The New War Between the States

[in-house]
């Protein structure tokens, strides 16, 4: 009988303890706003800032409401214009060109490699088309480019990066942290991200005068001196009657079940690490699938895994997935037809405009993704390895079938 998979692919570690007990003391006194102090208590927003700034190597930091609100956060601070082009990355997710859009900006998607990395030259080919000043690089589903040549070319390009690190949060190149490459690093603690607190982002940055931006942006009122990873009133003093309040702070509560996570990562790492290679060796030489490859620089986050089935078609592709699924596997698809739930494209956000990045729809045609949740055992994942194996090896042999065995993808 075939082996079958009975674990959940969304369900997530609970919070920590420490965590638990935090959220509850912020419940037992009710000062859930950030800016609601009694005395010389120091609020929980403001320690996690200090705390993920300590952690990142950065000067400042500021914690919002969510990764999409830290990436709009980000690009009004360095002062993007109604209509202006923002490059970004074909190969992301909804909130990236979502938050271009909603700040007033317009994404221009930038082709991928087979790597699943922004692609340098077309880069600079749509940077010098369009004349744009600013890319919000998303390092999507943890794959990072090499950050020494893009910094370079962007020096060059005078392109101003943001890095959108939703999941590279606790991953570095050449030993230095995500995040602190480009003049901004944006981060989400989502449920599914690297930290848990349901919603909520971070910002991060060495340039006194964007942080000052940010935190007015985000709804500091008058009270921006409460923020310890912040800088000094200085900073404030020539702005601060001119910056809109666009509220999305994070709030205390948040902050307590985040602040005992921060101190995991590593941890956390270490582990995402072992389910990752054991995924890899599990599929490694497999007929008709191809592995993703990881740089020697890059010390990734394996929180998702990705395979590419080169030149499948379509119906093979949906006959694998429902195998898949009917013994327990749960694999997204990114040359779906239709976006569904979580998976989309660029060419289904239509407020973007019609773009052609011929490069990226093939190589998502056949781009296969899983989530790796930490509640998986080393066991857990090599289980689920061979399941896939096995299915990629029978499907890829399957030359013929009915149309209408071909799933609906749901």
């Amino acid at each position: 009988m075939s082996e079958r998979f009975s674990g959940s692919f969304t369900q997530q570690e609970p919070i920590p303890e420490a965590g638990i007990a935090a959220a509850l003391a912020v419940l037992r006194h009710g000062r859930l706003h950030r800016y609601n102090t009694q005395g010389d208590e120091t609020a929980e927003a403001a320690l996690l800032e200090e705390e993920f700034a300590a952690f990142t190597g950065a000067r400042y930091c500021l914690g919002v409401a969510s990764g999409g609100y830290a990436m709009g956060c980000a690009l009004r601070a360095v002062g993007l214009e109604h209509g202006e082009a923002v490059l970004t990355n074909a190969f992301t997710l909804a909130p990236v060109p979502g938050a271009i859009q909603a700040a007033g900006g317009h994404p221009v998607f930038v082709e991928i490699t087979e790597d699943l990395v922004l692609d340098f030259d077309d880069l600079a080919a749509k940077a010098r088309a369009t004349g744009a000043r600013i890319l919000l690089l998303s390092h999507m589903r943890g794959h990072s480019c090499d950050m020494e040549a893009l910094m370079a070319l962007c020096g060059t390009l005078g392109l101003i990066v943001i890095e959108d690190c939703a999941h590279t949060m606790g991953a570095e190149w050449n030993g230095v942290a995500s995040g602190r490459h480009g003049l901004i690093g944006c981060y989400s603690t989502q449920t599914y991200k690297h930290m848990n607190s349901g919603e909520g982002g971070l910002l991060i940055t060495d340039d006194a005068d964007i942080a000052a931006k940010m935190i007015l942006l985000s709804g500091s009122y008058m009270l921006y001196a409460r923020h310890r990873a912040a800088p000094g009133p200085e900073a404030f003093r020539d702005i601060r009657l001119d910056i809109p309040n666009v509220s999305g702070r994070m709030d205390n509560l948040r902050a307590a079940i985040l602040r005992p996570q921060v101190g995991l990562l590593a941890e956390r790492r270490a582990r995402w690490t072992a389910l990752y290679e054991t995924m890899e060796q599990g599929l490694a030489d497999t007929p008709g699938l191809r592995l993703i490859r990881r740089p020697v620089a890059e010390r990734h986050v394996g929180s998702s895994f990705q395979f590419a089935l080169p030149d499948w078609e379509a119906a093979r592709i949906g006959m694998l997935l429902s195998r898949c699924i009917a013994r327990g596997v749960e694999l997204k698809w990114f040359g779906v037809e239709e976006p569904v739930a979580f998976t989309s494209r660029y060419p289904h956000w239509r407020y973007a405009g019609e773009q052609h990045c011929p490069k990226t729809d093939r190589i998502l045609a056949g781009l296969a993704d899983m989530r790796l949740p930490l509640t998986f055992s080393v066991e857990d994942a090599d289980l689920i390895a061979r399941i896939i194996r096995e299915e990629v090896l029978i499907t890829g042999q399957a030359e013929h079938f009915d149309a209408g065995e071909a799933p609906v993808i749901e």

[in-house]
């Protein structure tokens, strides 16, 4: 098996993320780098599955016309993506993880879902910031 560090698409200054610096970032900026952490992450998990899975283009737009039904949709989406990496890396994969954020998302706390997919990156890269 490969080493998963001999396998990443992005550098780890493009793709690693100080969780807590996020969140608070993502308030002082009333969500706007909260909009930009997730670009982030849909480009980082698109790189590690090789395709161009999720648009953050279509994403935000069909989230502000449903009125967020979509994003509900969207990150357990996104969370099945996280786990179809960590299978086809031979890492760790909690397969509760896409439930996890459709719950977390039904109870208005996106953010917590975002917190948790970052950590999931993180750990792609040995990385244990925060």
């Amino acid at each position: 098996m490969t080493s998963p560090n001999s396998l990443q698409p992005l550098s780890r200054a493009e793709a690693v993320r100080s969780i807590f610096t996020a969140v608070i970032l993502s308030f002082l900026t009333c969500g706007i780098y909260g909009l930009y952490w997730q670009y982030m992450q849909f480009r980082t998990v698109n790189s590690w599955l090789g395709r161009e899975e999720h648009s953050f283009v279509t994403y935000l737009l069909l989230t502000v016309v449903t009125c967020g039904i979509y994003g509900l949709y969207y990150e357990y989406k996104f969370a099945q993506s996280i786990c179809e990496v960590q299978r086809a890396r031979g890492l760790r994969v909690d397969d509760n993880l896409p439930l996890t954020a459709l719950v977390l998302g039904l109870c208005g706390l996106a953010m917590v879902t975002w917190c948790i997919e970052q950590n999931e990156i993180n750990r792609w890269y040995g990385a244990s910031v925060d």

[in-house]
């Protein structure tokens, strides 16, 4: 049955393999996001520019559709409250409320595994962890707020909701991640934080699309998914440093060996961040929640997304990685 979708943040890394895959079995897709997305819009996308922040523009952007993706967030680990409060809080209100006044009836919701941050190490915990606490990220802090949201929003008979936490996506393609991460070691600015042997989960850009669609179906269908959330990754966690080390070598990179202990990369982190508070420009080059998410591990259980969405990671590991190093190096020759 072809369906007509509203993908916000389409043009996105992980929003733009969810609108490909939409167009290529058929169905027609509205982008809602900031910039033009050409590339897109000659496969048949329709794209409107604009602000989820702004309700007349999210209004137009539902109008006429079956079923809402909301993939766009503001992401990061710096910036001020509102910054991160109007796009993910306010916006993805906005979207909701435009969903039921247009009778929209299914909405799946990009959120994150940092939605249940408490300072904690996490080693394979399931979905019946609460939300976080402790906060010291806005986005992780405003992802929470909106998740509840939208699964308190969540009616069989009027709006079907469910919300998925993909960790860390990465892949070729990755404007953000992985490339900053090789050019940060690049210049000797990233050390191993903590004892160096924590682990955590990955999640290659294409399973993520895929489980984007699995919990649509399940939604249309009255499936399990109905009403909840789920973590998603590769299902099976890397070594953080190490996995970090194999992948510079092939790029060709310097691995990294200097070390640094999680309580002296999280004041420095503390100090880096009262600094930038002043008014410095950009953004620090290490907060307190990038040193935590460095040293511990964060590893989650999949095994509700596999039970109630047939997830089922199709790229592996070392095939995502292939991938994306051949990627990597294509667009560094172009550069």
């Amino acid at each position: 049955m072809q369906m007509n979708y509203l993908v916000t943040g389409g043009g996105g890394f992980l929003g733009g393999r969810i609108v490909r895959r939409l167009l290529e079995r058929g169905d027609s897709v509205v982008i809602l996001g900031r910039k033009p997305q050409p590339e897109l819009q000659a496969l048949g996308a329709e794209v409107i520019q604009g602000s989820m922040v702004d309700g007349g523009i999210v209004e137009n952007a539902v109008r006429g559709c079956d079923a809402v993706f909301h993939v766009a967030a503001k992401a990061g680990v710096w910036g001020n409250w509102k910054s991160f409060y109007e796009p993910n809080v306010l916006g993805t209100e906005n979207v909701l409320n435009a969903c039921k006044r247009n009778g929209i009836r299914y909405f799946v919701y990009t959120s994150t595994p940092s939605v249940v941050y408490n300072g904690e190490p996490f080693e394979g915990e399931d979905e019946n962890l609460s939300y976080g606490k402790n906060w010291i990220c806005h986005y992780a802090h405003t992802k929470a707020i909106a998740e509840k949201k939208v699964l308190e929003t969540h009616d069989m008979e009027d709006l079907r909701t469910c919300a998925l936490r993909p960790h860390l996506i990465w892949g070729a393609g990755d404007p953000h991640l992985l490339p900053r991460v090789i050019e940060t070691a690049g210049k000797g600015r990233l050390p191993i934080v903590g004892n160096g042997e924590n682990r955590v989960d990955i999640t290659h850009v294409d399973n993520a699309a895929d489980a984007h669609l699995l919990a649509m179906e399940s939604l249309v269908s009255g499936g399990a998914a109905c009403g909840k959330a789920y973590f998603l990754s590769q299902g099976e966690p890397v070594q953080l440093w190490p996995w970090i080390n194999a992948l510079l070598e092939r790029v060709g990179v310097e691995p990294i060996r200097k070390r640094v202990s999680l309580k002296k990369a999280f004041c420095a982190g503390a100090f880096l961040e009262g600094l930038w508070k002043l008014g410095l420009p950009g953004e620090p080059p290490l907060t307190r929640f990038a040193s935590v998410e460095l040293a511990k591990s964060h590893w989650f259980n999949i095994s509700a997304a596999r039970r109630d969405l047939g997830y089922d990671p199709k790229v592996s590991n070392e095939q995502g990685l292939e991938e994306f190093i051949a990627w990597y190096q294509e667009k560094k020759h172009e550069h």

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DETROIT: You know somethingís going on when Ohio is sending a covert team to Detroit to gather counterintelligence against Michigan. Itís war. Having successfully rebuilt their economies for the high-tech 90's and brought unemployment to record lows, the two big industrial states are facing a potentially crippling shortage of the skilled workers they need to sustain the boom. Their strategy is right out of the Big Ten: recruiting. "Good Place to Raise a Family . . . Good Place to Live" is Michiganís theme for a five-week, $50,000 national ad campaign to attract out-of-staters -- even Ohesians -- to fill thousands of jobs paying $50,000 to $100,000. Ohio cities just across the state line are countering by touting their state's symphony and ballet. Some companies have started advertising abroad, particularly in former Soviet bloc countries where skilled labor is underpaid and underworked. Bottom line: unless schools start graduating more adequately-skilled students, the jobs are going to go to immigrants who can do the jobs better